As a longtime backpacker, I'm very in tune with how your backpack should fit. For me, a sternum strap is a must. This pack also comes with a 'Pack Jack' tool that allows me to adjust the torso fit for better comfort. This is critical for having the right fit and being able to carry your pack long distances without straining your neck and back. The waistbelt is extremely padded and comfortable and lets me take most of the weight off my shoulders – which again is critical for being able to carry gear long distances."
Carrying comfort also plays into how you pack your bag. There is plenty of customizable padding that allows you to balance your load for your own setup. Each piece of my gear has a place in my bag so I know where it is, even in the dark.
I like to work storm edges. When a storm rolls in or it's on its way out – that's when you'll get the most dramatic light. There are those moments of serendipity when everything just happens, but most of the time you have to work with your environment, evaluate what the scene is giving you, and react with the right equipment and settings. To make the most of your available light, it's good to know the correct exposure and aperture to enhance the scene.
On this particular day, I knew I wanted to use the soft light of the overcast morning as strong midday light can create hotspots. The light mist falling really helped "wet" the shot. It enhanced the mood and reflected the light. To make your images more dramatic, you must learn to see how the light affects your subject.
'Seeing the light' takes time and practice.
I can see good light and make an image out of whatever is there just because of the light. For me personally, this comes with time and practice and it's all part of your craft. I've been shooting since high school, and when someone commented on photographs of mine they liked and said, 'that is sweet light,' I thought well, what is that? It's about time. It's about time working with your craft. And it's about shooting in the early morning and in the evening (so you might miss a lot of breakfasts and dinners!)…and just learning to see things."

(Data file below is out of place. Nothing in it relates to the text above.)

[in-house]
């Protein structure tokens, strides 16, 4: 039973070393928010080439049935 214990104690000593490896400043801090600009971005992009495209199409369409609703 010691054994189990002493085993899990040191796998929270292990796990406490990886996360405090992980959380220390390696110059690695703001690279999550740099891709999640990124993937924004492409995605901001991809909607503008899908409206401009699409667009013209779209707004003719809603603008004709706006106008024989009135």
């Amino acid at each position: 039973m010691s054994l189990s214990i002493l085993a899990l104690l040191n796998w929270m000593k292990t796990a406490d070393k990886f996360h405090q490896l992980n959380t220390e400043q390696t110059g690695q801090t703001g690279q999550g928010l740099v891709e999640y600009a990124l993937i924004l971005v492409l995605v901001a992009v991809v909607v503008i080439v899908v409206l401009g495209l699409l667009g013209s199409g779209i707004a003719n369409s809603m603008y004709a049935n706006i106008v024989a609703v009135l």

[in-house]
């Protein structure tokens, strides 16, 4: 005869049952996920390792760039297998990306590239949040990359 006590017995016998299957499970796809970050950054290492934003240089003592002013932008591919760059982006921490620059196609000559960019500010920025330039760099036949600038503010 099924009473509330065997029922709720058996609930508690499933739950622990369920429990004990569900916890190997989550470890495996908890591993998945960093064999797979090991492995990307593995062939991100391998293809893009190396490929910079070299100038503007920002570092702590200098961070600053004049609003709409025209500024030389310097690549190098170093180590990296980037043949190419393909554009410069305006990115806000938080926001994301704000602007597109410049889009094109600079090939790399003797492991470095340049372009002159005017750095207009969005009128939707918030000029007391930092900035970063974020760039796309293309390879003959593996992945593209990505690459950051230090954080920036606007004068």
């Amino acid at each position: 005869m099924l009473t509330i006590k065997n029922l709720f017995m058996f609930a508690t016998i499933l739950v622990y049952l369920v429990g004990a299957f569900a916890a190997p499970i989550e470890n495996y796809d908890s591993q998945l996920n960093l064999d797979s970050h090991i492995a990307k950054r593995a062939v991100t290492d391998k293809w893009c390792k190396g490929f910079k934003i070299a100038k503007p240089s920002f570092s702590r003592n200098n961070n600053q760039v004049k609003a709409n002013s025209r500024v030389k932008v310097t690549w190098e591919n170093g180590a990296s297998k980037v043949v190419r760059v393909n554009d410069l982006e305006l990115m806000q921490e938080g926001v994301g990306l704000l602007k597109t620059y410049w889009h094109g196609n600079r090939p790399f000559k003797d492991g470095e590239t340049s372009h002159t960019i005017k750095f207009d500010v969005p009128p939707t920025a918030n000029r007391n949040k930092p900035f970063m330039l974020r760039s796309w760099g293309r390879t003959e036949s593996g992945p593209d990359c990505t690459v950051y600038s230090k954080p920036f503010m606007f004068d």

"It all starts with solid composition. When I teach workshops, I ask participants what attracts them to this scene. Now look at that element and build on it. What about it catches the light in a dramatic way? Paying attention to how these elements 'weight' the image will give you clues to where you need to be to get your shot. Seek the unique perspectives that include and balance these elements and create harmony.
All of this plays into the mood you're trying to convey. For this shoot, I was looking for something that was intimate and off the beaten path. This waterfall had a sense of isolation. I saw the final composition playing with the motion of the water from top to bottom and left to right."
Composing in the Camera
I really try to take my time and nail it in the camera. I never have to crop (insert laughter here). Just kidding! But on this waterfall image, I actually didn't have to crop anything. If I can get it right in camera, I would prefer to do that. As far as post goes, most people tweak color or contrast a bit. But as far as a raw image, I know can take it and make a good shot out of it because the composition is there and the lighting is dynamic.
I'm not a huge 'spray & pray' shooter. You might laugh, but this is what a lot of new photographers do. For this scene (below), maybe I took a total of 11 shots and two of them were a set of HDRs. This one is a single frame. If I can shoot one shot I will. And composition and building the shot all are a part of getting a good result."
Ed Heaton is an award-winning professional photographer and educator who specializes in landscape and travel images. His Creative Composition workshops, seminars, and classes are popular among new photographers and enthusiasts who want to improve their control of light. His passion for the outdoors is reflected in his images of grand and intimate landscapes and nature studies.For more about Ed Heaton see...